Chicago Executive Energy Forum: 3 Customer Takeaways3 min read
On October 17-18, Constellation hosted its fourth Executive Energy Forum (EEF) of 2019 in Chicago where prominent energy industry leaders took the stage to inspire and inform energy managers from the Midwest, focusing on market innovation, trends and technologies impacting customers’ energy procurement strategies.
The Forum included:
- The latest market, regulatory and weather outlooks affecting the energy industry;
- A fireside chat on teamwork and leadership with Dan Hampton, Pro Football Hall of Fame defensive lineman and key member of the legendary ’85 Bears defense.
- A keynote presentation from Dr. Michael R. Wasielewski, Executive Director of the Institute for Sustainability and Energy at Northwestern (ISEN) on trends in clean energy; and
- A customer panel with companies offering tips and insights on how they developed successful energy strategies.
In this blog post, we focus on three major takeaways for energy professionals.
Constellation meteorologist Dave Ryan took the floor to provide Chicago attendees a winter weather preview.
1. Many factors lead Constellation to believe that the U.S. will experience a warmer-than-normal winter 2019/20.
Snow and ice cover in the Arctic, which continues to decrease, is an important factor that meteorologists monitor to predict weather. This year, the ice extent has dropped below 5 million square kilometers. This never occurred prior to 2007 but has occurred in every subsequent year except for 2009 and 2013.
Why does this matter? Because the majority of winters since 2007, sans 2009 and 2013 (winters with a weak polar vortex, favoring more snow), have all ended up in the top third of warmest winters. For example, the winter of 2015-16 was the warmest, 2016-17 was second warmest, and 2011-12 was third warmest. 2012-13 was 14th warmest.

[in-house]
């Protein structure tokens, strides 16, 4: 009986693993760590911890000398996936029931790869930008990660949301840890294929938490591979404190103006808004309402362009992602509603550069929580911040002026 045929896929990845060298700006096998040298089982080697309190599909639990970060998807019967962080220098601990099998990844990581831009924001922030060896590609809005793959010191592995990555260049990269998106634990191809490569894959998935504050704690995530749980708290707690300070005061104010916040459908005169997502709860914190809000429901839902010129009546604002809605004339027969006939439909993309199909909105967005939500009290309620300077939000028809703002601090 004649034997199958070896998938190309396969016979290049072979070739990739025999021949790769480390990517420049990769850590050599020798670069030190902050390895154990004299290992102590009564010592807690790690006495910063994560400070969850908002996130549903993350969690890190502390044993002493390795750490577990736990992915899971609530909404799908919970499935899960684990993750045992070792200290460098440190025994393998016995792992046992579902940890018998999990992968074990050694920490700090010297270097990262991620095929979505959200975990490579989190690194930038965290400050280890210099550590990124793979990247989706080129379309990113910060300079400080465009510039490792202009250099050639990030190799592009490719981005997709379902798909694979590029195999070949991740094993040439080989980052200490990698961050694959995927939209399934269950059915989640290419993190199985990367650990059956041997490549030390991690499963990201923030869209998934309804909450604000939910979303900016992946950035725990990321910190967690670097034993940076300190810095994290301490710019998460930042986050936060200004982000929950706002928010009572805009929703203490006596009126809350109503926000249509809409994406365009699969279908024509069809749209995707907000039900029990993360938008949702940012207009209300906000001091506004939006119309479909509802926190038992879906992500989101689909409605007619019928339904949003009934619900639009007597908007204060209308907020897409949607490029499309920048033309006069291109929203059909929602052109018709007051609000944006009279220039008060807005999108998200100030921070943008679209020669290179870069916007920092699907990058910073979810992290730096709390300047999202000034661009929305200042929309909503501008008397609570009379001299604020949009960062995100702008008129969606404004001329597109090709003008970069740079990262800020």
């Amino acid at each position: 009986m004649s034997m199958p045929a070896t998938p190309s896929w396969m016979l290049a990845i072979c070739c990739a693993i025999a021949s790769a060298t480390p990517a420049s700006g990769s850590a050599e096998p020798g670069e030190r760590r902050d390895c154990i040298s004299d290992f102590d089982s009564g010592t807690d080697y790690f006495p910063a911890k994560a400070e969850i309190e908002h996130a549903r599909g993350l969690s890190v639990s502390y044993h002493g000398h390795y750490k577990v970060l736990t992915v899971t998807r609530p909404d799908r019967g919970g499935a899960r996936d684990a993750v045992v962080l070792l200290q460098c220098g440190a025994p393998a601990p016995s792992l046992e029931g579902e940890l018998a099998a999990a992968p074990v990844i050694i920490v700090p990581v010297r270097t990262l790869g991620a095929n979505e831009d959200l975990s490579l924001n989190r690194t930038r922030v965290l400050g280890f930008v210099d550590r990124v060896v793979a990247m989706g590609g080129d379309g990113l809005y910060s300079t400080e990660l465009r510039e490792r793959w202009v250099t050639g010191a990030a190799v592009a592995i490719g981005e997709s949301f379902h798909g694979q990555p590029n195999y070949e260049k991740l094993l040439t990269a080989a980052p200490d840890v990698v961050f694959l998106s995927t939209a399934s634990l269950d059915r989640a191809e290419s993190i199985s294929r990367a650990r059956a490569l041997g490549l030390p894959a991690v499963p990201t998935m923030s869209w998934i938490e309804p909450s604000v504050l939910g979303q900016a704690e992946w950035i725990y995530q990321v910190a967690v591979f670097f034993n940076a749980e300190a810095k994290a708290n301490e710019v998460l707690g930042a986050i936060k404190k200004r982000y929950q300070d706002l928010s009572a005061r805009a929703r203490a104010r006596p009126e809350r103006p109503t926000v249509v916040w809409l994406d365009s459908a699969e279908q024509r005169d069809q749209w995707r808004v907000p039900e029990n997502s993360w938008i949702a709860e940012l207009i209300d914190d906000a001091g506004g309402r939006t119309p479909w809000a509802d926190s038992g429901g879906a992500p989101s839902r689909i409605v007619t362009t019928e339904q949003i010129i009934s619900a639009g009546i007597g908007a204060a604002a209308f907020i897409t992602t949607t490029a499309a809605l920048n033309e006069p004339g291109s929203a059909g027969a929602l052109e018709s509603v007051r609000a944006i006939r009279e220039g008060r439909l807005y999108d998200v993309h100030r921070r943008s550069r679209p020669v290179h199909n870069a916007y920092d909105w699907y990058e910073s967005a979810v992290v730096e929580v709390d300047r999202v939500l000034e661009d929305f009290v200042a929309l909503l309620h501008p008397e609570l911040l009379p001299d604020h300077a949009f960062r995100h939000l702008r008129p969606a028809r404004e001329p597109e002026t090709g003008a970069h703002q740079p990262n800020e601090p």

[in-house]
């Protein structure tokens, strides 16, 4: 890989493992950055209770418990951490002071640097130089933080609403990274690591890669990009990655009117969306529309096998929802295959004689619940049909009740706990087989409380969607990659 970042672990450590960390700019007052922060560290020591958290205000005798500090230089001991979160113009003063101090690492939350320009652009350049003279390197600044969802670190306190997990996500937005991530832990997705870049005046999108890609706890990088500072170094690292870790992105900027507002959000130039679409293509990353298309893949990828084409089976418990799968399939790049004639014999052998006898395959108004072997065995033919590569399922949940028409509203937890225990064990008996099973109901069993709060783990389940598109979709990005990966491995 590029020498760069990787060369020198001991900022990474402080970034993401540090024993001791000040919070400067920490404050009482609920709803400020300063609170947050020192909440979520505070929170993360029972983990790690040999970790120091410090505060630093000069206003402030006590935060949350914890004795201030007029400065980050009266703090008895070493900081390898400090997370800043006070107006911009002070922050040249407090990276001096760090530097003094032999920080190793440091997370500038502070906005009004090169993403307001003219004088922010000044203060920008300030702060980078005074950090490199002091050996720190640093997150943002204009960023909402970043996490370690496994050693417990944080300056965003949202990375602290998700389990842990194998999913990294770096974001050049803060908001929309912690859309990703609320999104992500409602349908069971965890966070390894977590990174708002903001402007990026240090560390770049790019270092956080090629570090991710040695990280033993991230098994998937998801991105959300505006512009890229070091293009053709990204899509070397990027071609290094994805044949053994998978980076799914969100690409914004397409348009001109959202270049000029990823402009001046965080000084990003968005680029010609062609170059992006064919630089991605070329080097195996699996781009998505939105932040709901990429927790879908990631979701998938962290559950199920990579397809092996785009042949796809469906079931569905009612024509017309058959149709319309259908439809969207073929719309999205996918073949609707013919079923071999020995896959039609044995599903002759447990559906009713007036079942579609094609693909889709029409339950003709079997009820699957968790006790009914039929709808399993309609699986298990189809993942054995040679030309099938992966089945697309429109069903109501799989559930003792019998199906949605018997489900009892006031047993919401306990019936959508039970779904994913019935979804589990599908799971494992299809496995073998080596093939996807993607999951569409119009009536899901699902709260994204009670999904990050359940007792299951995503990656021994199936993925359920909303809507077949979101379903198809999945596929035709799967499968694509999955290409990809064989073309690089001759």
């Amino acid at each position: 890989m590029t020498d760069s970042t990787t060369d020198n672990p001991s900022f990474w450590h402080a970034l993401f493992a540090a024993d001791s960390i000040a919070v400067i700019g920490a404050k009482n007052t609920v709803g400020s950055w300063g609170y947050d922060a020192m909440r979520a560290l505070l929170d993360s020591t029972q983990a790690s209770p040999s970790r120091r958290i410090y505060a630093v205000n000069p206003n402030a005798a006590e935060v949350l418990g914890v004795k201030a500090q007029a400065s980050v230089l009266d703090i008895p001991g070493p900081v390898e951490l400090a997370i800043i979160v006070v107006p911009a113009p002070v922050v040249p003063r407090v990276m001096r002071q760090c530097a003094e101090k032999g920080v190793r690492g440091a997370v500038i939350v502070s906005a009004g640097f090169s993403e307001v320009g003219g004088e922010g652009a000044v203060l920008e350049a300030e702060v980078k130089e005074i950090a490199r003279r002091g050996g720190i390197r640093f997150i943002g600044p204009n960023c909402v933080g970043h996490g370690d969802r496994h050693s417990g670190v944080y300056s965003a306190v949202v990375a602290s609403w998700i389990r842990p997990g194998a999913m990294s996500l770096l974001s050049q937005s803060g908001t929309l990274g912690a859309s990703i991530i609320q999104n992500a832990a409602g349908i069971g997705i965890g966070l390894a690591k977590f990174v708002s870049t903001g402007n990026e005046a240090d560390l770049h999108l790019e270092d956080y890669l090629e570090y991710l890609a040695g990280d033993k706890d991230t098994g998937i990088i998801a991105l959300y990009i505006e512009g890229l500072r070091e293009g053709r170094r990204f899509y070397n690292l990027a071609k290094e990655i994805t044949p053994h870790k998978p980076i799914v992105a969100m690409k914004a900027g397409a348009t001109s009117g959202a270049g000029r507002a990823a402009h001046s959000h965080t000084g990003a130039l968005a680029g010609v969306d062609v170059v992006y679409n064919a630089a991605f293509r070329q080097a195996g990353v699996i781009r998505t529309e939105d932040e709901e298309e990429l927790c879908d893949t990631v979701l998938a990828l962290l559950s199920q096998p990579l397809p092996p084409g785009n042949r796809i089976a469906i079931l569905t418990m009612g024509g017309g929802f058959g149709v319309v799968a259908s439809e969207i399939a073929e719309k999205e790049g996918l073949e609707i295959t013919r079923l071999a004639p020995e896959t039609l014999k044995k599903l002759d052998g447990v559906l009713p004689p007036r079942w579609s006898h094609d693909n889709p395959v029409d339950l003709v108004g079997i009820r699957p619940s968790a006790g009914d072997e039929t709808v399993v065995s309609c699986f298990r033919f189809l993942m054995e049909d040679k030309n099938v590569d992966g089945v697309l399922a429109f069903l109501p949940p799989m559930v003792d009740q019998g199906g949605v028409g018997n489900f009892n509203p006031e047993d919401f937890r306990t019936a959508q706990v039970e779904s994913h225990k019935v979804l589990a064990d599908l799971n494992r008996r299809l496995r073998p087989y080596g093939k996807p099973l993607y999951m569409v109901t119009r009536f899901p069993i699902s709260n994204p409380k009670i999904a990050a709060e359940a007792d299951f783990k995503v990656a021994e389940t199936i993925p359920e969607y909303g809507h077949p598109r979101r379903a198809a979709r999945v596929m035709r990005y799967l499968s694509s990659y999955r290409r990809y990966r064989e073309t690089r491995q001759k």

Greg Kosier, manager of the Commodities Management Group, shared factors impacting energy prices:
2. Robust natural gas production is leading to low gas and power prices and impressive export volumes…and falling producer profits.
As producer efficiencies increase and new pipeline capacity comes online, natural gas coming to market has never been more plentiful. The U.S. has become the low-cost provider of choice in recent years, and natural gas continues to exit the country via ship and pipe setting new records nearly every month this year. But rising stockpiles and low prices in most of the producing basins in the country are weighing down prices and causing producer profits to fall, thereby threatening continued growth.
Global trade wars also loom and could potentially reduce the impressive volumes of gas leaving our shores, forcing surplus into storage, putting downward pressure on prices. Constellation market analysts will continue to monitor these developments and share their insights in our monthly Energy Market Intel webinars.
Keynote speaker Dr. Wasielewski spoke on climate change mitigation:
3. Renewable energy continues to become more affordable.
There were 7 billion people in 2011, and there are projected to be 3 billion more people in 2030. We continue to face increasing energy demands and the need for energy from a lot of different resources becomes imperative. “Fossil fuels will be around forever but moving away towards clean energy will be more beneficial to the environment,” said Dr. Wasielewski. “Rather than being reactive to the consequences of climate change, businesses should look to be more proactive and start making changes today.”
Solar energy is one solution. It comes with low environmental impact and is geopolitically secure, meaning we don’t need to depend on other countries for supply. “Energy from utility-scale solar plants has seen the biggest price drop: an 86% decrease since 2009,” according to an article in Business Insider. This cost decline can be heavily attributed to government policies that have stimulated market growth, according to an MIT study. In addition, rapid developments in battery storage have the potential to make clean energy solutions, like solar, more accessible.
Continued efforts to make renewable energy more affordable via social and public policies, as well as improved methods of battery storage are needed to encourage mass adoption of solar power.
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